Tag Archives: photographs

Fashion Moments – Middy Blouse

Fashion Moments by Deborah SweeneyWelcome to my weekly fashion blog post. Each week I will discuss a female garment, fashion trend or influencer from the age of photography (1840s through the 20th century). My goal is to educate family researchers and genealogists about the clothing worn by our ancestors. Dating photographs is an issue we all struggle with as family archivists. Additionally, anyone who writes about their family’s history should be aware of the environment in which their ancestors lived. Period clothing is an important part of that environment from how it affects a person’s movement to their overall lifestyle. This week I introduce you to the middy blouse.

Middy Blouse (the sailor shirt)

Picture the scene from the movie The Sound of Music when Maria first enters the Von Trapp household. The Captain pulls out his bosun’s whistle and proceeds to call his children from every corner of the house. When they arrive, all are dressed in sailor uniforms.

For many decades, children have worn school and gym uniforms based upon the humble sailor’s shirt. Summer camps and early bathing costumes have also utilized a similar design. The style crossed over into mainstream fashion throughout the 20th century. While many tops can claim to be a sailor shirt, a middy blouse is a unique garment. While the fit and general style of the middy blouse has been influenced from time to time by minor fashion trends, the basic parameters of the shirt have not changed. A true middy blouse was made of lightweight cotton duck fabric (also called jean cloth) or wool and was not meant to be “tucked in.” During the 1920s, for example, middy blouses sometimes were constructed with a hip band (a popular shirt style of the time), instead of falling straight from the shoulders to the hip.

The authentic middy blouse came into existence around 1910. In its early decades, the shirt retained the full sailor collar. Later versions dropped the collar and even the sleeves. Although hard to tell in black and white photographs, middy shirts were made in multiple colors (not just white or navy).


A teen-aged Ruth Yegerlehner (far right) wears a sailor style shirt in the 1910s. This is NOT a middy blouse.

Students from Clay City High c1918-1922. Several girls are wearing middy blouses.

Further Reading

A wonderful photographic essay on the “History of the Middy” can be found of the Fuzzielizzie Vintage Clothing website. Additionally, Fuzzielizzie wrote a post on a vintage 1920s lavender middy blouse set on her blog the Vintage Traveler.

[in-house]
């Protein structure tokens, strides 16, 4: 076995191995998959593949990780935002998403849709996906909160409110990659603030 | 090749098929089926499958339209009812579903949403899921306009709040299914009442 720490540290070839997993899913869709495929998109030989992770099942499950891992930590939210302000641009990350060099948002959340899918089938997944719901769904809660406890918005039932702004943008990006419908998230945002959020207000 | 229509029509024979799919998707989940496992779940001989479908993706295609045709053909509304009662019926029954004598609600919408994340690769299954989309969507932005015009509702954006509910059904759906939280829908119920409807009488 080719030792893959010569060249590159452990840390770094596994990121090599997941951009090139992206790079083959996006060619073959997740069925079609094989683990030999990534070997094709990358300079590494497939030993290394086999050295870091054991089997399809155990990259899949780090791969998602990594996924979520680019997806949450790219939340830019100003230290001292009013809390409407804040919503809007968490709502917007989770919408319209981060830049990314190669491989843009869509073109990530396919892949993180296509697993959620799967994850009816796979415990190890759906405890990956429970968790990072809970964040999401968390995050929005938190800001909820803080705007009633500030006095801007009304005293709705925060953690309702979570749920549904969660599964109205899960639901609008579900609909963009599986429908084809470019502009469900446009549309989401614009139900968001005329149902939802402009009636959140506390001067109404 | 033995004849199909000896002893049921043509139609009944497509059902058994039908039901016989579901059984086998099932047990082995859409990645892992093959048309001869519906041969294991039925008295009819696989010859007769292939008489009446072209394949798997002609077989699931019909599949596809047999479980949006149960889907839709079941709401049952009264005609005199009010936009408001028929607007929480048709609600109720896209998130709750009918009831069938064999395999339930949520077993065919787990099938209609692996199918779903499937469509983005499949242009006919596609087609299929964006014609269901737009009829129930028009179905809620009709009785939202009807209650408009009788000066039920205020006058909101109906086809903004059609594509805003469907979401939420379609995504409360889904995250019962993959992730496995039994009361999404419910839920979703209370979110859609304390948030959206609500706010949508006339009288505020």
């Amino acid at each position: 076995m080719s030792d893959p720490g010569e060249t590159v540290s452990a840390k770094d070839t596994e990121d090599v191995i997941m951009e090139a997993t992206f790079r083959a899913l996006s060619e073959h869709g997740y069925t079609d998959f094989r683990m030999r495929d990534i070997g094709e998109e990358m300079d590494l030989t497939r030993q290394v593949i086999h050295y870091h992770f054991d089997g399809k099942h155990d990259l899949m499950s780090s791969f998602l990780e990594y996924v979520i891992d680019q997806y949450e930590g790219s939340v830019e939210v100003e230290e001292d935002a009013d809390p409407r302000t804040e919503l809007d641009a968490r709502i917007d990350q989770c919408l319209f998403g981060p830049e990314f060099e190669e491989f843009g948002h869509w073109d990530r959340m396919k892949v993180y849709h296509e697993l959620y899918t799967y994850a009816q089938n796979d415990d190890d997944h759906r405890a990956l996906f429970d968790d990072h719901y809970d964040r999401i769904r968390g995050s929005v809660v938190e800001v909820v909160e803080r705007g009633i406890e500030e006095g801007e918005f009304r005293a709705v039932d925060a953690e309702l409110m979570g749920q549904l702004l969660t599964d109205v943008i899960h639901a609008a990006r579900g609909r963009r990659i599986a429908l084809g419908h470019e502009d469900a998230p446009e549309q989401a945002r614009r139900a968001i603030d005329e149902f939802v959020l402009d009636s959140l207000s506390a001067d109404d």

Peter Thomson (or Thompson) was a tailoring house in New York and Philadelphia around 1900. He designed sailor suits for women and children. Eventually, his clothing style was adopted universally for school uniforms. The Catholic Church was an early promoter of the “Peter Thomson” dress in their institutions. The book Common Threads: A Cultural History of Clothing in American Catholicism by Sally Dwyer-McNulty can be found on Google books.


  1. Four women from Clay County, Indiana, c1915. Photograph from the author’s personal collection.
  2. Sears, Roebuck and Co. catalog, Spring 1915, 261. Image courtesy of Ancestry.com.
  3. Sears, Roebuck and Co. catalog, Spring 1926, 60. Image courtesy of Ancestry.com.
  4. Sears, Roebuck and Co. catalog, Spring, 1935, 61. image courtesy of Ancestry.com.
  5. Clay City High School, Clay City, Indiana, c1918-1922. Photograph from the author’s personal collection.

©2015 Deborah Sweeney
Post originally found: https://genealogylady.net/2015/08/23/fashion-moments-middy-blouse/

Fashion Moments – Pigeon Breast

Fashion Moments by Deborah SweeneyWelcome to my weekly fashion blog post. Each week I will discuss a female garment, fashion trend or influencer from the age of photography (1840s through the 20th century). My goal is to educate family researchers and genealogists about the clothing worn by our ancestors. Dating photographs is an issue we all struggle with as family archivists. Additionally, anyone who writes about their family’s history should be aware of the environment in which their ancestors lived. Period clothing is an important part of that environment from how it affects a person’s movement to their overall lifestyle. This week I introduce you to the “pigeon breast” bodice.

Bodice and Shirtwaist Styles

At the end of the 1890s (about 1897-9), the shape of the female bodice began to change. Tops became fuller in front, predominantly at the waistline. Gathering or pleating typically controlled the excess of fabric, and kept this fullness to the front.  The shape is often compared to a pigeon’s breast which is typically thrust forward (hence the name). Another term which is used synonymously with “pigeon breast” is the monobosom. The overall silhouette of the period resembles the letter “S” as the breast is pushed forward and the posterior is forced back. Newer corset styles enforced this shape. Fashion magazines of the time generally exaggerated this “S” curve. Belts or sashes were a common accessory.  By 1905, the style was beginning to fade, and was gone by 1910.

[The “pigeon breast” should not be confused with the gathered bodices of the end the 1900s and the 1910s. As the decade advanced, waistlines rose higher than the natural waist while the “pigeon breast” remained at the natural waist and ofttimes dipped lower in front.]

Further Reading

The Victoria and Albert Museum’s website contains several pages covering the History of Fashion. A brief summary is given for both male and female clothing, arranged by decade.

The Vintage Fashion Guild publishes a fashion timeline on their website, beginning in 1800 and ending at 1990. Fashions are broken down by decade.

Fashion and textile historian, Leimomi Oakes, from Wellington, New Zealand, writes about and critics vintage clothing found in museums around the world. Her website has an online Historical Fashion and Textile Encyclopedia. Currently, the page is a work in progress, and mainly focuses on different types of fabric/textiles.

The Vintage Victorian website has an article by Catherine Bishop, focusing on ladies’ evening dress from 1899-1905.


Pink afternoon dress by Jacques Doucet, French, c1903. Brooklyn Museum Costume Collection at The Metropolitan Museum of Art, Accession no. 2009.300.1153a, b

Blue afternoon dress by M. Davey & Company, American, c1898-1900. Brooklyn Museum Costume Collection at The Metropolitan Museum of Art, Accession no. 2009.300.907a, b

Fashion plates from the Thomas J. Watson Library, The Metropolitan Museum of Art. Costume Institute Fashion Plates: Women 1900-1914, Plates no. 68, 75, 77